"It'll still work, but..." I can't tell you how many times I've heard that statement or a variation of it in my dojo. My Sensei has said it thousands of times to me, always followed by a slight correction, whether it be my feet, my hands, the angle, my stance, my movement etc.
What fascinates me, and occasionally frustrates me, is how there is always more to learn. I've mentioned it before but the simplest (yeah, right) technique seems to have endless layers. There is always improvements to be made and new things to be learned. Sometimes a nearly imperceptible change can yield impressive results. Sometimes these things are easily taught and shown and sometimes they are just felt. No matter how proficient I get at a technique, there is always more for me to discover.
I've often wondered how the heck my Sensei just showed me something new with a wrist throw or other highly practiced technique from our curriculum. It amazes me. It is for this reason, of course, that he can toss me around more effortlessly than anyone I've ever met. Other people work a bit harder for it. Technically they are doing the same movement but Sensei has mastered the layers of the technique.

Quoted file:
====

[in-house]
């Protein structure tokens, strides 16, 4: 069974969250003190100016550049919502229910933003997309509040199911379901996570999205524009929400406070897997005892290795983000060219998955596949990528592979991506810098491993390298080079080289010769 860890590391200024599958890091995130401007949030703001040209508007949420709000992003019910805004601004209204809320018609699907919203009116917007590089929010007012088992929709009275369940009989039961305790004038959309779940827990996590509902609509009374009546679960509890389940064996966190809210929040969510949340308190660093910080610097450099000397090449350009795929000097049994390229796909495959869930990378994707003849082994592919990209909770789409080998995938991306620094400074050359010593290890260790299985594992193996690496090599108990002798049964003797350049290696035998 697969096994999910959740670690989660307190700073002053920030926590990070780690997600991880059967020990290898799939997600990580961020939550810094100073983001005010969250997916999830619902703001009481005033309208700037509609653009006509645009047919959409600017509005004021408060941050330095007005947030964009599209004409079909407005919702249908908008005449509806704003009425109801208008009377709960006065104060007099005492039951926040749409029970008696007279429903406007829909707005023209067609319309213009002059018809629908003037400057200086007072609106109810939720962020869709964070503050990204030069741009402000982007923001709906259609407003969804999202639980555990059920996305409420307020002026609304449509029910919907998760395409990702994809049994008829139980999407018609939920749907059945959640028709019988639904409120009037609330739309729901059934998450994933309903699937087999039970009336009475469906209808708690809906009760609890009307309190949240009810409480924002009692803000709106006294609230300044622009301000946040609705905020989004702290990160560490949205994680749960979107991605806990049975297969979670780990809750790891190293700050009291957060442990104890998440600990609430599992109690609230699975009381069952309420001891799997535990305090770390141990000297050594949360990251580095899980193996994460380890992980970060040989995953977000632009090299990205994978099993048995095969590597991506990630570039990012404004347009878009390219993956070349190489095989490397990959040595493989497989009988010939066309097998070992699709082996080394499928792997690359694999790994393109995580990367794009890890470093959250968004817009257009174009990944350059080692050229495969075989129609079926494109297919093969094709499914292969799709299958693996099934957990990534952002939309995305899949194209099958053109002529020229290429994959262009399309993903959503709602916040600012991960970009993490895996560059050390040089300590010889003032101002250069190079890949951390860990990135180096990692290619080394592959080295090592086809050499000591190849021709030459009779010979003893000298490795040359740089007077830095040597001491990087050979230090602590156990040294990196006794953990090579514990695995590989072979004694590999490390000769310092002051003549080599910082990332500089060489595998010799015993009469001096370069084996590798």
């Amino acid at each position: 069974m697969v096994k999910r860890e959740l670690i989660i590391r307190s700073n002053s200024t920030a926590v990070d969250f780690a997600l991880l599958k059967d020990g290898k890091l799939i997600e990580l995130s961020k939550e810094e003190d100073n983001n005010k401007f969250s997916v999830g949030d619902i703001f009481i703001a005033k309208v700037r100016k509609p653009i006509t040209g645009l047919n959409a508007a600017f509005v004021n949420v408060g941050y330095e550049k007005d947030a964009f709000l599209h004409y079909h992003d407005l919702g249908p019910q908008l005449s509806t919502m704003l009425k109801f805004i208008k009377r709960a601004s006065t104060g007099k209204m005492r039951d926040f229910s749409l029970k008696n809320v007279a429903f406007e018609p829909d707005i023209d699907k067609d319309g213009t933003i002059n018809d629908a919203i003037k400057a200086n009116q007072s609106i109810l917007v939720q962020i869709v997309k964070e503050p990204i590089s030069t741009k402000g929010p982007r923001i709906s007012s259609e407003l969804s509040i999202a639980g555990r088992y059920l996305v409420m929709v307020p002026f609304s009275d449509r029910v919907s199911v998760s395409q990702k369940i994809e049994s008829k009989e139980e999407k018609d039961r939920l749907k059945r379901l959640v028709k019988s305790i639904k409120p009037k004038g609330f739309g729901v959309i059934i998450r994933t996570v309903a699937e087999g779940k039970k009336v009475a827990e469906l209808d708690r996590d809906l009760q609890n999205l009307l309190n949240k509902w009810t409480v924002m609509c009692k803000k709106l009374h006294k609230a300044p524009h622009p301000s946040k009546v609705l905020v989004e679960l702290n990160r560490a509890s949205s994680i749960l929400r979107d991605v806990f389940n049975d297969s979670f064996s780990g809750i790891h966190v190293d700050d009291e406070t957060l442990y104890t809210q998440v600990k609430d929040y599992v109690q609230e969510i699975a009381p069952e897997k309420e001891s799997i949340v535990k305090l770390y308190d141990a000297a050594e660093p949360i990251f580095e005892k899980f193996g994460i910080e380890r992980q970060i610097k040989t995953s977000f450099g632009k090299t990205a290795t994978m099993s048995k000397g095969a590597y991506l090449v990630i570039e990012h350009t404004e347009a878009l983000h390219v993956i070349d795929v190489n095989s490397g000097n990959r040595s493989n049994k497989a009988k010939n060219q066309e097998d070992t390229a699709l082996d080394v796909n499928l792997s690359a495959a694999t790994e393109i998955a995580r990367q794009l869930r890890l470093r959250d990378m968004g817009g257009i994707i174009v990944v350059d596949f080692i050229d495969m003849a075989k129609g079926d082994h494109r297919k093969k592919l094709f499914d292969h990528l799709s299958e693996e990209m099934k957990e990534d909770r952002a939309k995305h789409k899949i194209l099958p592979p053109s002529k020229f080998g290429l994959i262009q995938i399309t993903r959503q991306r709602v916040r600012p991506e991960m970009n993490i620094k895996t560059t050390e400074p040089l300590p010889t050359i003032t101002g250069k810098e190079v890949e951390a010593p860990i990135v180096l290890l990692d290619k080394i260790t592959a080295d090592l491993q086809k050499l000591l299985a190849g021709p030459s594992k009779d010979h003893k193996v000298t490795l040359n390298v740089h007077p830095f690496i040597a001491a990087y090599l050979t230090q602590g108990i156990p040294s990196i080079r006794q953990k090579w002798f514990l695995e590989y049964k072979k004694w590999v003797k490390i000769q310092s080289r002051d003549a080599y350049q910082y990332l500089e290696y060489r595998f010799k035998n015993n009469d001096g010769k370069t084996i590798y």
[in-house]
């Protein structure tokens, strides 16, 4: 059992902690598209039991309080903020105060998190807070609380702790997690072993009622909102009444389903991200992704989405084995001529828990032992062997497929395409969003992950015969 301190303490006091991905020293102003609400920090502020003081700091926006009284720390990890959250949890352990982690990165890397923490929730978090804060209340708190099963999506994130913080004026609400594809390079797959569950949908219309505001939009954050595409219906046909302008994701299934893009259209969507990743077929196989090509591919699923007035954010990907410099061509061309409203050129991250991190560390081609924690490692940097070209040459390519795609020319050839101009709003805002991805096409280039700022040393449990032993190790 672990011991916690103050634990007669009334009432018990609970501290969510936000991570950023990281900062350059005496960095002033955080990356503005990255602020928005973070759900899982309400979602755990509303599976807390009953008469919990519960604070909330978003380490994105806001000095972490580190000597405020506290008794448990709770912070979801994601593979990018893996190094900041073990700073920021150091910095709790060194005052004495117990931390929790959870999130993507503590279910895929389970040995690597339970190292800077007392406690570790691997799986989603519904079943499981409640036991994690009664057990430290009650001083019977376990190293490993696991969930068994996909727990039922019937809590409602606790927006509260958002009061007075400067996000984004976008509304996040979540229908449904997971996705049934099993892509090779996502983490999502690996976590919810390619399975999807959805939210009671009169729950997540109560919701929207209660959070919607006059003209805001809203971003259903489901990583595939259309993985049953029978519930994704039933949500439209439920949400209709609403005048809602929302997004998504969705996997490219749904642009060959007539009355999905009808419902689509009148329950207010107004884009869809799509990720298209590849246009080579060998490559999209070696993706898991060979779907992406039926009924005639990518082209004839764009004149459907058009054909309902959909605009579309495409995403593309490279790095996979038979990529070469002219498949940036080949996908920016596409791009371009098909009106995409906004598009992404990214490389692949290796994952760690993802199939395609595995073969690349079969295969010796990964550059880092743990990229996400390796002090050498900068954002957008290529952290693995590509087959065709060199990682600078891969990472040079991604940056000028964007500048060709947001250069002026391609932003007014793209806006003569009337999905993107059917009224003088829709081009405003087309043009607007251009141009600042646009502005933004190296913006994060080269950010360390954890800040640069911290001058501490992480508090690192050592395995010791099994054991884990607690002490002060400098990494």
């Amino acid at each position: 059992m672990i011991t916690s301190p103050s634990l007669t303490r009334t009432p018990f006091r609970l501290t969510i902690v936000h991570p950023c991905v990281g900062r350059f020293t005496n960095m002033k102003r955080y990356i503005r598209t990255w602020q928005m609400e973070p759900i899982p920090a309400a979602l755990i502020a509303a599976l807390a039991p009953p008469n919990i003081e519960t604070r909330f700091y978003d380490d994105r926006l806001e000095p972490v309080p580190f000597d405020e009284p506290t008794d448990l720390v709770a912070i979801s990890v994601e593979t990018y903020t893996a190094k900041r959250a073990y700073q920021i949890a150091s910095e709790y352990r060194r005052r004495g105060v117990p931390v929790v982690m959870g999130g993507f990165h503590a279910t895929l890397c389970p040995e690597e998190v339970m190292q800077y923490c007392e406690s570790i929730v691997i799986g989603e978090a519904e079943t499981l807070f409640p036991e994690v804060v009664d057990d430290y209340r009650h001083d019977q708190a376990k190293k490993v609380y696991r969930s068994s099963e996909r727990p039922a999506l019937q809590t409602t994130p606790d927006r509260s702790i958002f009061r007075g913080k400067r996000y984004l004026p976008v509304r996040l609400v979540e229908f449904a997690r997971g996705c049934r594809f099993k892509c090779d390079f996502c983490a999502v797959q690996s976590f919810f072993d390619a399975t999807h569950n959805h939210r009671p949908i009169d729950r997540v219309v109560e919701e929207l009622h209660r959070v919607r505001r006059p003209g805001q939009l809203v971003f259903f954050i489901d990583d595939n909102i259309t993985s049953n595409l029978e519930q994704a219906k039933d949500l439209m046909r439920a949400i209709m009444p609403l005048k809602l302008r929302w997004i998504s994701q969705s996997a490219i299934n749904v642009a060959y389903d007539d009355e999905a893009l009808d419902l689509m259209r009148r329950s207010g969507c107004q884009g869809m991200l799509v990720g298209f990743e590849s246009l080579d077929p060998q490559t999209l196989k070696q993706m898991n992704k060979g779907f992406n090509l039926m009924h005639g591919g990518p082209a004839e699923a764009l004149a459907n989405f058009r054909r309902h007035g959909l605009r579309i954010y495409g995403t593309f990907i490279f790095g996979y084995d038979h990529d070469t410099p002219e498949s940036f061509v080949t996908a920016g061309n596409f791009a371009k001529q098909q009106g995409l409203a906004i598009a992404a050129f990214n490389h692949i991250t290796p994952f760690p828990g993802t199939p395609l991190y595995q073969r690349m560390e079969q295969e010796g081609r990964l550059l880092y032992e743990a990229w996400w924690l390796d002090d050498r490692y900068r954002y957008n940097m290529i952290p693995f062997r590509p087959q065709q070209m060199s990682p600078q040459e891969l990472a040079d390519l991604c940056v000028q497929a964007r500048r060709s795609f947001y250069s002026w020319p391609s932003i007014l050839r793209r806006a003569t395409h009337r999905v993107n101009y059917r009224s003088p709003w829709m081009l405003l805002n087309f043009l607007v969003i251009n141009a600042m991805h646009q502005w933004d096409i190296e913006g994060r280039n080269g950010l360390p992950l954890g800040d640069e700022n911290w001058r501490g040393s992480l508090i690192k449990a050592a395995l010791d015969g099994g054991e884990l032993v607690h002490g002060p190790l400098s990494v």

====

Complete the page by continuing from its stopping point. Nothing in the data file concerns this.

What has always drawn me to my chosen art is that even though there are so many layers to be discovered in a technique, the first one still works. You will still accomplish what you set out to do. So it starts off working right out of the gate. After that, it becomes a journey of discovery and improvement. Each time you practice, you have an opportunity to improve. That's why I've learned to love hearing "It'll still work, but..." I know I am about to have a chance to discover another layer.
Layers mean that my journey is never over, there is always more to be learned. Armed with this knowledge, I can hold on to the beginners mindset in my approach to training.